Corbelled Buttress Wall Support

Corbelled-Buttress-Wall-Support.jpg-2This historic stone building is built with large span walls.   The stones used in the construction of this building are cut to a rectilinear type of shape and are therefore considered an ashlar masonry.   This wall is large and not connected with perpendicular walls on the interior of the space.  Interior perpendicular structural walls would help support the large width and large span of this wall however since it is an open space on the inside this wall is built with a single buttressing structural support on the outside.   This building was originally used for industrial manufacturing purposes over 100 years ago.  At the time, considering the use, it was better for the facility to not have interior walls adjacent to this exterior wall.  Interior walls would have been an impediment to production and functional uses of the floor space.  This buttressing plinth is used to add support, that although is strong, is otherwise too large to not have added structural support in a perpendicular position.

The added buttressing element was built after the original stone building.   From the pictures you can see that the original wall was built with stone but then the buttressing support was built with brick. That’s a sign that the two distinct elements, although currently tied together, were actually built at different times.

What Is Corbelling

Corbelling is a technique, sometimes used to add an interesting architectural detail, another times used just for functional purposes.   Here the top of the buttress was built with a corbel. That means that each successive course is recessed further back inside of the space of the masonry assembly below. You can see the top 7 courses are increasing successively recessed.  Areas of plinth bases also require upkeep and maintenance similar to exterior brick masonry walls which need periodic tuck pointing throughout their lifespan.  Restoring the mortar joints over the decades helps deter water ingress and accelerated deterioration of lime mortar joints.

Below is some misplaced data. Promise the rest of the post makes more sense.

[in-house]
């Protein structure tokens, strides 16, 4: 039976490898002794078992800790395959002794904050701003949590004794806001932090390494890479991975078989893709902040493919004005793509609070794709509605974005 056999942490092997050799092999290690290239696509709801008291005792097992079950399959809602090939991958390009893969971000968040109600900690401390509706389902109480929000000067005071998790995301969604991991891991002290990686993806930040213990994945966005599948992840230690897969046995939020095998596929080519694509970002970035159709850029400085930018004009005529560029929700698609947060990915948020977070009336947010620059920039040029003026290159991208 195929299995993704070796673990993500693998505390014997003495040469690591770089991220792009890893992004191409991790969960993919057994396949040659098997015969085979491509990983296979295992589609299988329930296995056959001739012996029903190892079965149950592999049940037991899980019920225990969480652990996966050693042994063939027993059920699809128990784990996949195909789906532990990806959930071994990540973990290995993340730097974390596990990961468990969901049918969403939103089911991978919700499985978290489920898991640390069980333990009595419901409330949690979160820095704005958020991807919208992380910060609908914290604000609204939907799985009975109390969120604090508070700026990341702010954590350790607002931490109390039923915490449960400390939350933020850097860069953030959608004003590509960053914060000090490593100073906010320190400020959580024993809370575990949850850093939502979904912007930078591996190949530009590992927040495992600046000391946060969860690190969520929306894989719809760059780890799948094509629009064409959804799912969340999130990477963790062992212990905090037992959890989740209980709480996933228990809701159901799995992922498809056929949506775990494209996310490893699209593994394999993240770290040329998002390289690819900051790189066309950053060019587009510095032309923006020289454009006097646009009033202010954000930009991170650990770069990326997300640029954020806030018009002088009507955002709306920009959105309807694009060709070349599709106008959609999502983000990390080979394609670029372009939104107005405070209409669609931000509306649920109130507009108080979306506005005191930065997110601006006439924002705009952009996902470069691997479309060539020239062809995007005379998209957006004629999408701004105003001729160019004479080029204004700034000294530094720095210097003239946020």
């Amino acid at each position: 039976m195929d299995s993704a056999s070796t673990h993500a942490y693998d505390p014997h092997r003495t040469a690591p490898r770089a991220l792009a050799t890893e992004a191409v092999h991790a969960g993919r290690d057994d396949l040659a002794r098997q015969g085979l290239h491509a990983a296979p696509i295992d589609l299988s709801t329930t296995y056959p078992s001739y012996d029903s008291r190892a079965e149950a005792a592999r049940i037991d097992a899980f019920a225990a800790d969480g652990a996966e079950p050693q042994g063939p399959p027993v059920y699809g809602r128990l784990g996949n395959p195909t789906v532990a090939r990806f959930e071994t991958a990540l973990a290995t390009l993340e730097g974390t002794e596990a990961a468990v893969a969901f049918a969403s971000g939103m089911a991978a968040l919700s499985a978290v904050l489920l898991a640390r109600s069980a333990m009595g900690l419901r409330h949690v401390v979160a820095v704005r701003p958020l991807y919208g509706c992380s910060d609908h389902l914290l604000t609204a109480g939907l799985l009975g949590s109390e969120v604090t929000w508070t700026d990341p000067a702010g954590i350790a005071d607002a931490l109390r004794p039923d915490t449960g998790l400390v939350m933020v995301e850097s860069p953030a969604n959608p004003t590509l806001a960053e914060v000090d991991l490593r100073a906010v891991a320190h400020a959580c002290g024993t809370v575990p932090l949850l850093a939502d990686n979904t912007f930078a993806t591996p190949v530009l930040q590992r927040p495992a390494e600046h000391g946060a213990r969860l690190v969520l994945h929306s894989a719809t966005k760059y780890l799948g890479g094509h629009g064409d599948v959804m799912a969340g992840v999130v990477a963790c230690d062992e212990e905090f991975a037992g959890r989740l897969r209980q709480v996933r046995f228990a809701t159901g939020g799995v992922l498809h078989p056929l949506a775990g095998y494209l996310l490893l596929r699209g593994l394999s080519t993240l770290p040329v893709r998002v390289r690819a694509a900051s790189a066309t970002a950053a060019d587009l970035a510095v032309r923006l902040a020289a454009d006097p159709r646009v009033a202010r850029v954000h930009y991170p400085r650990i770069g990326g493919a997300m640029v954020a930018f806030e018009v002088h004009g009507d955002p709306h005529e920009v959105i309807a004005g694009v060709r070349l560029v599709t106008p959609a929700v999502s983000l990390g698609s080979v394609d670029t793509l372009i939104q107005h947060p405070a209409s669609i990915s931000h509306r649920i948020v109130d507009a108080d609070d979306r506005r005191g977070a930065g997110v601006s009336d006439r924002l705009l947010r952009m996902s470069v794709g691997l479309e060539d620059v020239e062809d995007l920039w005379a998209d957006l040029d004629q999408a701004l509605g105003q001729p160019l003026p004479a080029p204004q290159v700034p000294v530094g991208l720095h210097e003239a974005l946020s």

From a conservation and preservation perspective, several approaches can be taken to improve conditions related to maintaining and improving structural elements of historic masonry buildings.


In this article we talked about the following terminology and  concepts, follow the links below for more related information from the IDS website:

  • Corbelled-Buttress-Wall-SupportStone building
  • Large span
  • Rectilinear
  • Ashlar masonry
  • buttressing structural support
  • Functional uses of the floor space
  • Plinth
  • Corbel
  • Accelerated deterioration
  • Lime mortar

These concepts are part of the fundamentals of masonry restoration, tuckpointing, and historic masonry brick repair and restoration.

The links in the list above will take you to other articles with more information on defects, failures, preservation and repair of historic masonry.  You can learn a lot more on our blog.  Feel free to check it out.  If you have questions about the historic masonry of your building in Washington DC, fill out the webform below and drop us a line.  We will be in touch if we can help.